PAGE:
Arts and Aging

As arts audiences grow older, there is increasing demand for quality arts programming for older adults. In partnership with Grantmakers in Aging and Grantmakers in Health, Grantmakers in the Arts has been involved in the growing movement for arts and aging. In 2011, GIA hosted a Thought Leader Forum on Arts and Aging, which brought together frontrunners in funding health, wellness, and the arts and aging fields with arts and aging practitioners, researchers, and other experts to explore their common ground and the benefits of working together.

February 15, 2012 by admin
There is no doubt that the face of art and culture in the United States is changing. Read More...
January 3, 2012 by admin
December 2011, 38 pages. National Endowment for the Arts, 1100 Pennsylvania Avenue NW, Washington, DC 20506, (202) 682-5400, www.ars.gov Download:    The Arts and Human Development (2.4Mb) Overview Read More...
August 9, 2011 by admin
2011, 397 pages, Bloomsbury USA, New York, NY Read More...
June 30, 2011 by admin
2011, 138 pages, © Trustees of Teachers College Columbia University / Research Center for Arts and Culture, 525 West 120th Street, Box 78 · New York NY 10027 · 212.678.8184 · rcac@columbia.edu Download: Read More...
April 15, 2011 by admin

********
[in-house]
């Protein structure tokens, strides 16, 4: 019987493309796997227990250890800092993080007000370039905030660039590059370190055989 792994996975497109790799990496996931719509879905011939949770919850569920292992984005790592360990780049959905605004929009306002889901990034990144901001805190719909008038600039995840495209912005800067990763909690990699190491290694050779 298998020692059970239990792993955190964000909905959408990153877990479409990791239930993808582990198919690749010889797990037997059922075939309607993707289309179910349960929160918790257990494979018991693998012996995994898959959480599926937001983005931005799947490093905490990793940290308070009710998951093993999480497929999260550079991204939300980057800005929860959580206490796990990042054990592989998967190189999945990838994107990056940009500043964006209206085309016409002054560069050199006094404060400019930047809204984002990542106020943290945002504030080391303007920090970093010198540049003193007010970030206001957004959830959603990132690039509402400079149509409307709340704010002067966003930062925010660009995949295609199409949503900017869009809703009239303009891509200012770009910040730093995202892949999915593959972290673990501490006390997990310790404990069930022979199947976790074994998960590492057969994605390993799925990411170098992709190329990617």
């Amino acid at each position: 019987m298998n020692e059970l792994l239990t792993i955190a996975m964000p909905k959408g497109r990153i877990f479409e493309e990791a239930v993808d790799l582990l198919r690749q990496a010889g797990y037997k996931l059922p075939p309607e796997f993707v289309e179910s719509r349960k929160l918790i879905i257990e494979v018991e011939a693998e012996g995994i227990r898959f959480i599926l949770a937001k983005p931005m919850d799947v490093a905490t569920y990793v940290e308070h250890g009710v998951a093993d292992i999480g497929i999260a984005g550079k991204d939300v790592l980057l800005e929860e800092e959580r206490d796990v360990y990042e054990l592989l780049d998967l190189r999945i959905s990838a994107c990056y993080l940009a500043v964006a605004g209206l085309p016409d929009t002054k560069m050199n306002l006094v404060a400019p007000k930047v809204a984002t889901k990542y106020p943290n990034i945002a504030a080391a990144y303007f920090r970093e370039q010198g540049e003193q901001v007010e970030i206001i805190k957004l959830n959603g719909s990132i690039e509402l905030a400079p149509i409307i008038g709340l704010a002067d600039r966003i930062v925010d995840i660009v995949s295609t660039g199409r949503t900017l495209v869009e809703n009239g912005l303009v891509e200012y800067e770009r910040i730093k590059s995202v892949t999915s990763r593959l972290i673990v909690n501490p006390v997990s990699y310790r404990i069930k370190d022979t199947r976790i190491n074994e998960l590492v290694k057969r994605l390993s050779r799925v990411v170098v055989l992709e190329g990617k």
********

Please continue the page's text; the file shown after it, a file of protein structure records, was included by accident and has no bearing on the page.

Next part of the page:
116 pages, May 2012. Partners for Livable Communities, 1429 21st Street NW, Washington, D.C. 20036, (202) 887-5990 www.livable.org. Download: Read More...
February 28, 2011 by admin
2011, 104 pages, National Endowment for the Arts, 1100 Pennsylvania Avenue NW, Washington, DC, 20506, http://www.nea.gov Download: Read More...
February 8, 2011 by admin
The Grantmakers in Arts, Grantmakers in Aging Regional Issues Forum was held on January 27, 2011. Below are the Speaker PowerPoint presentations as well as links to research mentioned throughout the day. Presenter Powerpoints: Keynote Ken Golden, Kenneth A. Picerne Foundation Tim Carpenter, EngAGE Read More...
October 18, 2008 by admin
America is graying. In just two years, the United States will have as many people over the age of 65 as there are under the age of 20. Challenges and opportunities abound in this demographic sea change. In response to this coming shift, a new paradigm articulates the idea of seeing older people for their potential rather than their problems. Arts and creativity programs provided by and for older adults are fast becoming accepted for their health, morale, and social benefits. Read More...